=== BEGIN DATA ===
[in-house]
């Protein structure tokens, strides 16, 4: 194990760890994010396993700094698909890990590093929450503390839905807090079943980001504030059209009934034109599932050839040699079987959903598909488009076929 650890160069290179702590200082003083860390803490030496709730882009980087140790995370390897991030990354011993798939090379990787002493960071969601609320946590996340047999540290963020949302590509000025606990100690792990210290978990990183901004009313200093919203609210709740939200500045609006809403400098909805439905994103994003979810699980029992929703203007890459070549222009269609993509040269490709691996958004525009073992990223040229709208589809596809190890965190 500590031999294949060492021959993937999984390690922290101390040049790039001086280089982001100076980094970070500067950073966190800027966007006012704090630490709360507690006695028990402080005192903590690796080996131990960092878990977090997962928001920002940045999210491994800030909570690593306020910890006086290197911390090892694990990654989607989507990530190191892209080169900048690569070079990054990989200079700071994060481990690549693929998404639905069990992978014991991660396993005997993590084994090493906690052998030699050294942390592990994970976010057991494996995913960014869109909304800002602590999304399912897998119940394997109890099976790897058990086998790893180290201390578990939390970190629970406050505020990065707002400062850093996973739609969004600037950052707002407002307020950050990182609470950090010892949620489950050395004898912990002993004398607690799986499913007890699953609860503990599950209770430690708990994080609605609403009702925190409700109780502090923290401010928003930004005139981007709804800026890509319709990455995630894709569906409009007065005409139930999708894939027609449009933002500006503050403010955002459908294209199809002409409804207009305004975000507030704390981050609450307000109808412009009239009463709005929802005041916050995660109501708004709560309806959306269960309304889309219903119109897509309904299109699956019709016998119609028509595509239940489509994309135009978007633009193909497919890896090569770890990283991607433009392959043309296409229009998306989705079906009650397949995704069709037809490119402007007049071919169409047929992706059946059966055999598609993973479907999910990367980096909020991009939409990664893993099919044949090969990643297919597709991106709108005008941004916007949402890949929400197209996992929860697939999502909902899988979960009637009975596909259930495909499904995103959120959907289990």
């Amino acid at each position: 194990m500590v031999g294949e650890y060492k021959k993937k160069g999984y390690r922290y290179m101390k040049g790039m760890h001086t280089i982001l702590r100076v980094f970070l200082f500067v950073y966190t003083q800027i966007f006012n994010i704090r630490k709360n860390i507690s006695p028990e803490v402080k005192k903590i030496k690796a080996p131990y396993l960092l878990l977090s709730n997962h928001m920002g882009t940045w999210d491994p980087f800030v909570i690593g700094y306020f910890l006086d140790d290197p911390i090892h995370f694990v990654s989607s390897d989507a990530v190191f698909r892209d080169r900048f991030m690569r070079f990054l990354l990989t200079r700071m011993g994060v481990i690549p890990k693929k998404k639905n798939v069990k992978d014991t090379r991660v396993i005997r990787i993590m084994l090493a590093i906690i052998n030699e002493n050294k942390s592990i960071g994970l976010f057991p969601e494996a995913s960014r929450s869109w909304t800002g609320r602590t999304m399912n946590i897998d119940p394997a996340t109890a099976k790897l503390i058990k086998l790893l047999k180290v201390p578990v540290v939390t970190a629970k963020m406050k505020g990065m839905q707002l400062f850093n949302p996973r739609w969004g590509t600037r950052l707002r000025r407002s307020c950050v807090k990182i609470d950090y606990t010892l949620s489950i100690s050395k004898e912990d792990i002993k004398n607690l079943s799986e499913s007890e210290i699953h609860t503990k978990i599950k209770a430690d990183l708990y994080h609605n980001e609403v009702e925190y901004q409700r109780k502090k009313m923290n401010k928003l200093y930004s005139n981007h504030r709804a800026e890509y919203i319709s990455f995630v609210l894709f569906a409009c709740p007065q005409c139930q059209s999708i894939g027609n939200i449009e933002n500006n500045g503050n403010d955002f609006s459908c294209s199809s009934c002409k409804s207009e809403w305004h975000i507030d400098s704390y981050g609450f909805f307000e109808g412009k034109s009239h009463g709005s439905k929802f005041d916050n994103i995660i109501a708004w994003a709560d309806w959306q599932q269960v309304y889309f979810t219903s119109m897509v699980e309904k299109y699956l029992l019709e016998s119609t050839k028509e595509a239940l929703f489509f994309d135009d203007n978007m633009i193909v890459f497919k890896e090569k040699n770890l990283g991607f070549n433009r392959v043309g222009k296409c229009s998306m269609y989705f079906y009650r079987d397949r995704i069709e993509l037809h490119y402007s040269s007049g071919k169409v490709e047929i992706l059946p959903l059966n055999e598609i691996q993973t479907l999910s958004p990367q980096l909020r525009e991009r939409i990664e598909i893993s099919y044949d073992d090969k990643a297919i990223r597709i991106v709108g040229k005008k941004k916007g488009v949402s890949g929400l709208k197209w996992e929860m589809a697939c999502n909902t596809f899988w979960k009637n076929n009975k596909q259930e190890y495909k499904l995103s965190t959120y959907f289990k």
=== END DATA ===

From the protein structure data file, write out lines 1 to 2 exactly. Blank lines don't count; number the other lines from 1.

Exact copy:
[in-house]
């Protein structure tokens, strides 16, 4: 194990760890994010396993700094698909890990590093929450503390839905807090079943980001504030059209009934034109599932050839040699079987959903598909488009076929 650890160069290179702590200082003083860390803490030496709730882009980087140790995370390897991030990354011993798939090379990787002493960071969601609320946590996340047999540290963020949302590509000025606990100690792990210290978990990183901004009313200093919203609210709740939200500045609006809403400098909805439905994103994003979810699980029992929703203007890459070549222009269609993509040269490709691996958004525009073992990223040229709208589809596809190890965190 500590031999294949060492021959993937999984390690922290101390040049790039001086280089982001100076980094970070500067950073966190800027966007006012704090630490709360507690006695028990402080005192903590690796080996131990960092878990977090997962928001920002940045999210491994800030909570690593306020910890006086290197911390090892694990990654989607989507990530190191892209080169900048690569070079990054990989200079700071994060481990690549693929998404639905069990992978014991991660396993005997993590084994090493906690052998030699050294942390592990994970976010057991494996995913960014869109909304800002602590999304399912897998119940394997109890099976790897058990086998790893180290201390578990939390970190629970406050505020990065707002400062850093996973739609969004600037950052707002407002307020950050990182609470950090010892949620489950050395004898912990002993004398607690799986499913007890699953609860503990599950209770430690708990994080609605609403009702925190409700109780502090923290401010928003930004005139981007709804800026890509319709990455995630894709569906409009007065005409139930999708894939027609449009933002500006503050403010955002459908294209199809002409409804207009305004975000507030704390981050609450307000109808412009009239009463709005929802005041916050995660109501708004709560309806959306269960309304889309219903119109897509309904299109699956019709016998119609028509595509239940489509994309135009978007633009193909497919890896090569770890990283991607433009392959043309296409229009998306989705079906009650397949995704069709037809490119402007007049071919169409047929992706059946059966055999598609993973479907999910990367980096909020991009939409990664893993099919044949090969990643297919597709991106709108005008941004916007949402890949929400197209996992929860697939999502909902899988979960009637009975596909259930495909499904995103959120959907289990």